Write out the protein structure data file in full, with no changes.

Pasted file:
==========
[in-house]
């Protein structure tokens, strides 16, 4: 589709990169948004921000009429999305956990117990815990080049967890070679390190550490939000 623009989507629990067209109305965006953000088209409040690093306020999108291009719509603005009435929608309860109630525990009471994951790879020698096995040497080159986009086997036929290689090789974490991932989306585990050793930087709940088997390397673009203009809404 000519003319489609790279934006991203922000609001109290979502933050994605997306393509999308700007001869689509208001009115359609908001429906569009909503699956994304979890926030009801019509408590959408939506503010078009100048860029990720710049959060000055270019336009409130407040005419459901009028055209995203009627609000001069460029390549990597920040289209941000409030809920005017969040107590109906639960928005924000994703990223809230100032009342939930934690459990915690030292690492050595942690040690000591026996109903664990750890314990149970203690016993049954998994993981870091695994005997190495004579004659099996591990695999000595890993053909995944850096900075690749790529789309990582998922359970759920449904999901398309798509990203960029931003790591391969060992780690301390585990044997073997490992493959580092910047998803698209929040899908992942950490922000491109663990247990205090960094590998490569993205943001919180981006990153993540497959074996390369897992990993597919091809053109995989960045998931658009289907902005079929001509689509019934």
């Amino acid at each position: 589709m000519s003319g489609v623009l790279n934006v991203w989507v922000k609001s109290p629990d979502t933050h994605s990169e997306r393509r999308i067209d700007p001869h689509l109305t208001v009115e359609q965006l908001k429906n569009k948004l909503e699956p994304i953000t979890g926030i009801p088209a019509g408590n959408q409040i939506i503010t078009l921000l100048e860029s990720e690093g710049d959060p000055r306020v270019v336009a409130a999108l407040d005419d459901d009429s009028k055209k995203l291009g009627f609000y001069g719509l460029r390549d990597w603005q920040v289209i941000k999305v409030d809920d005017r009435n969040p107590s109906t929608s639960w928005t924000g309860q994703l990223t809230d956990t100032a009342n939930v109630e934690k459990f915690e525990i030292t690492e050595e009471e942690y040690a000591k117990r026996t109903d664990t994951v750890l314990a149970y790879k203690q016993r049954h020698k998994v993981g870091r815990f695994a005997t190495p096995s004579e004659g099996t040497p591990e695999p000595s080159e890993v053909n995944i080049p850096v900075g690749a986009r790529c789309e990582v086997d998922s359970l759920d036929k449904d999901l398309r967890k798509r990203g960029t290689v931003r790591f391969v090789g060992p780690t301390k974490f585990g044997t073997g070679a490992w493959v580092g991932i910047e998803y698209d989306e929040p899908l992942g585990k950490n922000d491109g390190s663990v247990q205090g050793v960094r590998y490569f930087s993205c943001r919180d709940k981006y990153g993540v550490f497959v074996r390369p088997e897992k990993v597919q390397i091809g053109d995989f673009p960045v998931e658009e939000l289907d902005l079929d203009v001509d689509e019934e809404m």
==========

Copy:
[in-house]
């Protein structure tokens, strides 16, 4: 589709990169948004921000009429999305956990117990815990080049967890070679390190550490939000 623009989507629990067209109305965006953000088209409040690093306020999108291009719509603005009435929608309860109630525990009471994951790879020698096995040497080159986009086997036929290689090789974490991932989306585990050793930087709940088997390397673009203009809404 000519003319489609790279934006991203922000609001109290979502933050994605997306393509999308700007001869689509208001009115359609908001429906569009909503699956994304979890926030009801019509408590959408939506503010078009100048860029990720710049959060000055270019336009409130407040005419459901009028055209995203009627609000001069460029390549990597920040289209941000409030809920005017969040107590109906639960928005924000994703990223809230100032009342939930934690459990915690030292690492050595942690040690000591026996109903664990750890314990149970203690016993049954998994993981870091695994005997190495004579004659099996591990695999000595890993053909995944850096900075690749790529789309990582998922359970759920449904999901398309798509990203960029931003790591391969060992780690301390585990044997073997490992493959580092910047998803698209929040899908992942950490922000491109663990247990205090960094590998490569993205943001919180981006990153993540497959074996390369897992990993597919091809053109995989960045998931658009289907902005079929001509689509019934």
């Amino acid at each position: 589709m000519s003319g489609v623009l790279n934006v991203w989507v922000k609001s109290p629990d979502t933050h994605s990169e997306r393509r999308i067209d700007p001869h689509l109305t208001v009115e359609q965006l908001k429906n569009k948004l909503e699956p994304i953000t979890g926030i009801p088209a019509g408590n959408q409040i939506i503010t078009l921000l100048e860029s990720e690093g710049d959060p000055r306020v270019v336009a409130a999108l407040d005419d459901d009429s009028k055209k995203l291009g009627f609000y001069g719509l460029r390549d990597w603005q920040v289209i941000k999305v409030d809920d005017r009435n969040p107590s109906t929608s639960w928005t924000g309860q994703l990223t809230d956990t100032a009342n939930v109630e934690k459990f915690e525990i030292t690492e050595e009471e942690y040690a000591k117990r026996t109903d664990t994951v750890l314990a149970y790879k203690q016993r049954h020698k998994v993981g870091r815990f695994a005997t190495p096995s004579e004659g099996t040497p591990e695999p000595s080159e890993v053909n995944i080049p850096v900075g690749a986009r790529c789309e990582v086997d998922s359970l759920d036929k449904d999901l398309r967890k798509r990203g960029t290689v931003r790591f391969v090789g060992p780690t301390k974490f585990g044997t073997g070679a490992w493959v580092g991932i910047e998803y698209d989306e929040p899908l992942g585990k950490n922000d491109g390190s663990v247990q205090g050793v960094r590998y490569f930087s993205c943001r919180d709940k981006y990153g993540v550490f497959v074996r390369p088997e897992k990993v597919q390397i091809g053109d995989f673009p960045v998931e658009e939000l289907d902005l079929d203009v001509d689509e019934e809404m």